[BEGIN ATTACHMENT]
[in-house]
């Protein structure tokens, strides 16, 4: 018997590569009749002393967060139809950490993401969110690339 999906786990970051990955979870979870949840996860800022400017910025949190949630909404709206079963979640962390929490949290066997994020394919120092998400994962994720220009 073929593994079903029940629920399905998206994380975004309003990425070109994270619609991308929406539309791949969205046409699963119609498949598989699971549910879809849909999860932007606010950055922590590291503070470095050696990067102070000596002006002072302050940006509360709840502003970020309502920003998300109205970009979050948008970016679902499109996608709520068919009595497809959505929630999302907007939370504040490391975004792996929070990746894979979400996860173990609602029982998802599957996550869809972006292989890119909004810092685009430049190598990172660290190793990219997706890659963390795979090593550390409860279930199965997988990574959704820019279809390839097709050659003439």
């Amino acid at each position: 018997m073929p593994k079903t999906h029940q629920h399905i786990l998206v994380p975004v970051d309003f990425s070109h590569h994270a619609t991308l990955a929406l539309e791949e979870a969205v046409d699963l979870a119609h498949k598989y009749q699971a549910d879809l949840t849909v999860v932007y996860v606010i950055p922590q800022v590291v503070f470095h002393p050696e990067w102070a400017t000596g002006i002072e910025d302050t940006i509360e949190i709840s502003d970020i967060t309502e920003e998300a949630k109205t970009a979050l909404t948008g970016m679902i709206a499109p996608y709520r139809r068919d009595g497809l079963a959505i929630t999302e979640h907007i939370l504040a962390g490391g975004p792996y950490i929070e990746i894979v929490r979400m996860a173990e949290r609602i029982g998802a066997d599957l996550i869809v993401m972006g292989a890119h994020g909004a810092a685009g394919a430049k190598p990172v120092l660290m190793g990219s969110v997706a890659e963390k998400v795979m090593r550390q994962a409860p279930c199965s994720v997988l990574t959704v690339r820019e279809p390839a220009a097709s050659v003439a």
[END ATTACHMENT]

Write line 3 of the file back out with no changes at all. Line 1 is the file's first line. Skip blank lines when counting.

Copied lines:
């Amino acid at each position: 018997m073929p593994k079903t999906h029940q629920h399905i786990l998206v994380p975004v970051d309003f990425s070109h590569h994270a619609t991308l990955a929406l539309e791949e979870a969205v046409d699963l979870a119609h498949k598989y009749q699971a549910d879809l949840t849909v999860v932007y996860v606010i950055p922590q800022v590291v503070f470095h002393p050696e990067w102070a400017t000596g002006i002072e910025d302050t940006i509360e949190i709840s502003d970020i967060t309502e920003e998300a949630k109205t970009a979050l909404t948008g970016m679902i709206a499109p996608y709520r139809r068919d009595g497809l079963a959505i929630t999302e979640h907007i939370l504040a962390g490391g975004p792996y950490i929070e990746i894979v929490r979400m996860a173990e949290r609602i029982g998802a066997d599957l996550i869809v993401m972006g292989a890119h994020g909004a810092a685009g394919a430049k190598p990172v120092l660290m190793g990219s969110v997706a890659e963390k998400v795979m090593r550390q994962a409860p279930c199965s994720v997988l990574t959704v690339r820019e279809p390839a220009a097709s050659v003439a």